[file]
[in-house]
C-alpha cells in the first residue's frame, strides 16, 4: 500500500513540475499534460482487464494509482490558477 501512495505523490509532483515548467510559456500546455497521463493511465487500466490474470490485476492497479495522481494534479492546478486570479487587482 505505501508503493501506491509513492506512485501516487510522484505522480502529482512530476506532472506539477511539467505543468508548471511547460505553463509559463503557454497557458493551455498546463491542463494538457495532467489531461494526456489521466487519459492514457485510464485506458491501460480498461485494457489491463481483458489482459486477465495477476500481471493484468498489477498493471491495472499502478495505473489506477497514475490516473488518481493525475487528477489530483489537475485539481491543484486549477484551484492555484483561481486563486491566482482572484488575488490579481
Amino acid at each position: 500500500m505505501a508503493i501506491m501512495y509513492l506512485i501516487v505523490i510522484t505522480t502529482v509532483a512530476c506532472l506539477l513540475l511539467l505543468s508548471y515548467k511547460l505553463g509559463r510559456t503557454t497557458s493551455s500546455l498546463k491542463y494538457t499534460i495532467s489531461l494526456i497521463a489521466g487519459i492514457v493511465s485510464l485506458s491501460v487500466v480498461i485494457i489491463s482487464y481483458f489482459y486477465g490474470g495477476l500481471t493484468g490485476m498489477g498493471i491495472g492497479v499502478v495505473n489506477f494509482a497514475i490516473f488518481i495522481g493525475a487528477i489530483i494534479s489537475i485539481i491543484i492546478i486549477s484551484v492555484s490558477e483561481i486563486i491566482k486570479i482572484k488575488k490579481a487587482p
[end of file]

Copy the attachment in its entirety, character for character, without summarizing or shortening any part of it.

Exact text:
[in-house]
C-alpha cells in the first residue's frame, strides 16, 4: 500500500513540475499534460482487464494509482490558477 501512495505523490509532483515548467510559456500546455497521463493511465487500466490474470490485476492497479495522481494534479492546478486570479487587482 505505501508503493501506491509513492506512485501516487510522484505522480502529482512530476506532472506539477511539467505543468508548471511547460505553463509559463503557454497557458493551455498546463491542463494538457495532467489531461494526456489521466487519459492514457485510464485506458491501460480498461485494457489491463481483458489482459486477465495477476500481471493484468498489477498493471491495472499502478495505473489506477497514475490516473488518481493525475487528477489530483489537475485539481491543484486549477484551484492555484483561481486563486491566482482572484488575488490579481
Amino acid at each position: 500500500m505505501a508503493i501506491m501512495y509513492l506512485i501516487v505523490i510522484t505522480t502529482v509532483a512530476c506532472l506539477l513540475l511539467l505543468s508548471y515548467k511547460l505553463g509559463r510559456t503557454t497557458s493551455s500546455l498546463k491542463y494538457t499534460i495532467s489531461l494526456i497521463a489521466g487519459i492514457v493511465s485510464l485506458s491501460v487500466v480498461i485494457i489491463s482487464y481483458f489482459y486477465g490474470g495477476l500481471t493484468g490485476m498489477g498493471i491495472g492497479v499502478v495505473n489506477f494509482a497514475i490516473f488518481i495522481g493525475a487528477i489530483i494534479s489537475i485539481i491543484i492546478i486549477s484551484v492555484s490558477e483561481i486563486i491566482k486570479i482572484k488575488k490579481a487587482p